We’re not sure why there is odd scaling here, but it’s fortunately the only case we have of it across our entire test suite so far (that includes Linux). The funny thing is this: even though the 3950X performs worse than the 3900X in this test, it’s still faster than every thing else in the lineup. Clearly, Zen 2’s cache-richness helps a lot here, allowing it to negate a weird performance issue to still place extremely well.

(Quick) Final Thoughts

At this point, we’ve already completely benchmarked the 3950X across our entire test suite – and that includes Linux – but we need more models to finish testing before we dump the rest of the results on you. As mentioned earlier, we plan to augment this article in the next day with additional models, and then follow-up soon after with the full review. Ideally, we’d like to get the 6-core Intel Core i7-8700K and AMD Ryzen 5 3600X added, as well as a couple more Threadrippers.

What we can say for now is that the chip behaves almost entirely as we expected. Adobe Lightroom is the absolutely only anomaly we’ve encountered so far, and to AMD’s benefit, the odd fact that the 3900X places ahead of it doesn’t even hurt its overall standing that much, because the performance delivered from the 3950X is still better than the entire rest of the stack we’ve tested. That said, we were stoked after seeing what the 3900X could do, so it was a little deflating to see worse performance on the 3950X.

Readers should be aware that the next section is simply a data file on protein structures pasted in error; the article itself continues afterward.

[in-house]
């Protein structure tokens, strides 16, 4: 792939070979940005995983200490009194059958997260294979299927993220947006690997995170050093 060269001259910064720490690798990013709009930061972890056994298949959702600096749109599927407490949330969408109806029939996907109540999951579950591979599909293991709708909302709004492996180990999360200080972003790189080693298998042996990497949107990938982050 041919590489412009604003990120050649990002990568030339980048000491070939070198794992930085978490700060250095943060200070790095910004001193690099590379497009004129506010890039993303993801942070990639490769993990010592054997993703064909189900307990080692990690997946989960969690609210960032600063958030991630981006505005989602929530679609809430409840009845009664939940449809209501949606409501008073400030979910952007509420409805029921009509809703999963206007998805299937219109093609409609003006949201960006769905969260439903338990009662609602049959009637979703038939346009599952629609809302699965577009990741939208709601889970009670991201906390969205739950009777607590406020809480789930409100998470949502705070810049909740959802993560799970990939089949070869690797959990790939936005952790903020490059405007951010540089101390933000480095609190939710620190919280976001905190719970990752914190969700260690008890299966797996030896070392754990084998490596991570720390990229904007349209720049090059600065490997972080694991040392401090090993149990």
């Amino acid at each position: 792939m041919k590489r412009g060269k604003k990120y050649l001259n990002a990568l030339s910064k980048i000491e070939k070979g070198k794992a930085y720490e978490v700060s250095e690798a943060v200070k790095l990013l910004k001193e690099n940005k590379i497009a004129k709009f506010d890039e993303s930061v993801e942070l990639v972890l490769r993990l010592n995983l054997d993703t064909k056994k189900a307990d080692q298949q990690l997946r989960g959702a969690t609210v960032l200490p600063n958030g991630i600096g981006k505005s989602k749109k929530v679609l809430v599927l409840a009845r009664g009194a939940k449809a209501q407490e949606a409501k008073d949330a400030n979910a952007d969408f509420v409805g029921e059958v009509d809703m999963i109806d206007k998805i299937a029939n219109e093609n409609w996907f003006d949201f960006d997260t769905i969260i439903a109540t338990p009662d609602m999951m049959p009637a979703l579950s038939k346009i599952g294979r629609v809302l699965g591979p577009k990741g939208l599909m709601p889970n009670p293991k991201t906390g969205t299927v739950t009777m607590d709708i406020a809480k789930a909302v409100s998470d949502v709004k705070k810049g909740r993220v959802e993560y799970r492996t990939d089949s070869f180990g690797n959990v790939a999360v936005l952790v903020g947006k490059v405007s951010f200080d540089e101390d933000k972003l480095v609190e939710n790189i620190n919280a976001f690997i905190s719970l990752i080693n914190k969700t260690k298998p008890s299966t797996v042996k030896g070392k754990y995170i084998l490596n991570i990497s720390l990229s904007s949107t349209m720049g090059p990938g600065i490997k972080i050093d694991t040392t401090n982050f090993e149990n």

AMD Ryzen 9 3950X

For its price point of $749, AMD seems to be pricing this chip quite well. That said, the biggest caveat to be aware of with such a big chip like this is that the typical 4-channel memory controller we’ve seen with the other 16+ core models is not present here. That means if you have heavier bandwidth needs, you’ll want to consider an enthusiast platform, like Threadripper or Core X. Fortunately, new chips from both series are coming this month.

We’re living in interesting times right now. Intel’s 18-core is going to be $1,000, and meanwhile, AMD won’t have anything to fill the gap between the $749 (16-core 3950X) and $1400 (24-core 3960X), which means Intel will actually be filling the in-between with the 10980XE. That said, AMD has told us that it plans to continue selling certain Threadripper second-gen SKUs to help fill the void, which means we have all the more reason to make sure the outgoing 24- and 32-cores get tested.

At this point, we’re seriously impressed with AMD’s new 16-core chip. We’ll save our final final thoughts for the actual review, after we can compile the rest of our data. Things are even looking great on the gaming side, so we’re anxious to being able to publish the rest of our data. Stay tuned!